A GROUP of environmentally-aware Daylesford College students is planning to create a forest for the whole community to enjoy, on currently unused land near their school.
A carbon sink is a natural reservoir which absorbs more carbon than it releases and reduces the concentration of CO2 from the atmosphere.
The students plan to develop the carbon sink on three acres of unused land on the school grounds.
The school's Sustainability Coordinator and science teacher, Eirinn Taylor, said the intent was to rejuvenate the land with the goal to offset the school's carbon footprint and to grow a forest the whole community could enjoy.
The plan for the carbon sink was made possible after a group of Year 7 to 12 students, who are part of the college's Green Team, recently received the highly prestigious Sustainable Communities - Tidy Towns 'Gift Fund' award.
As part of this, the students won a grant of $1000, which they will use to remove weeds and purchase stock to start planting the forest.
Ms Taylor said learning about ecosystems and the carbon cycle was embedded in the curriculum from Year 7 through to VCE.
"Students are very knowledgeable about their environment and the climate crisis," Ms Taylor said.
Students are very knowledgeable about their environment and the climate crisisDaylesford College teacher Eirinn Taylor
While a grove of Blackwood trees was planted by staff "many moons ago" students have also planted a number of trees in the past, while the occasional working bee has ensured the site has not become overrun by blackberry bushes or rubbish.
Students in the Green Team researched which species they would plant to create the carbon sink based on species endemic to the area, fire mitigation and the capacity for sequestering carbon.
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As a result, they have decided to plant a range of natives including wattles, blackwood trees and eucalypts.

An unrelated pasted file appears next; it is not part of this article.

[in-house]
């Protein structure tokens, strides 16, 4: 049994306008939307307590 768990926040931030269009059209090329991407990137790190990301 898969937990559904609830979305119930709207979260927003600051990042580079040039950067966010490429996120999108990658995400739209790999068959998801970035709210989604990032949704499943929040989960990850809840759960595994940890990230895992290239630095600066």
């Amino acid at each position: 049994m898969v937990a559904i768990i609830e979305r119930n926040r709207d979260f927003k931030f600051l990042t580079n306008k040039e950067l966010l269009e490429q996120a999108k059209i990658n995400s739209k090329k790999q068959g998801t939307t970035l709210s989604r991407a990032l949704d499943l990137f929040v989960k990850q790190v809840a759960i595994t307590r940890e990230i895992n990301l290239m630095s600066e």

They will also plant some oak trees for their fire mitigation properties and capacity for carbon storage.
While the Green Team has driven the project, they hope to host a whole school planting day next year.
"The carbon sink is a rich opportunity for science inquiry and I am very proud of the Green Team's commitment to the project," Ms Taylor said.
"The recent experience of online learning has not deterred these young environmental warriors. They are even more determined to 'save the planet' and have a renewed appreciation for their environment."
The Daylesford College Green Team was formed due to students wishing to voice their concerns about the environment and to take action. The students, from years 7-12, volunteer their lunch breaks and occasionally stay after school.
Since first established, they have hosted repair cafes, climate strikes, clean-up and litter wise days, tree plantings and have attended Hepburn Shire Z-NET meetings all while educating peers and the community.
A Keep Victoria Beautiful initiative, the awards recognise and celebrate grassroots initiatives and actions that change behaviour, protect the environment, reduce waste, preserve social well-being, celebrate Indigenous culture and encourage strong leadership, especially among youth.
Keep Victoria Beautiful Tidy Town spokesperson, Dick Gross, said the awards, which have been ongoing since 1983, had acted as an antidote to the pandemic and given communities something to strive towards during "what has been an extremely difficult year".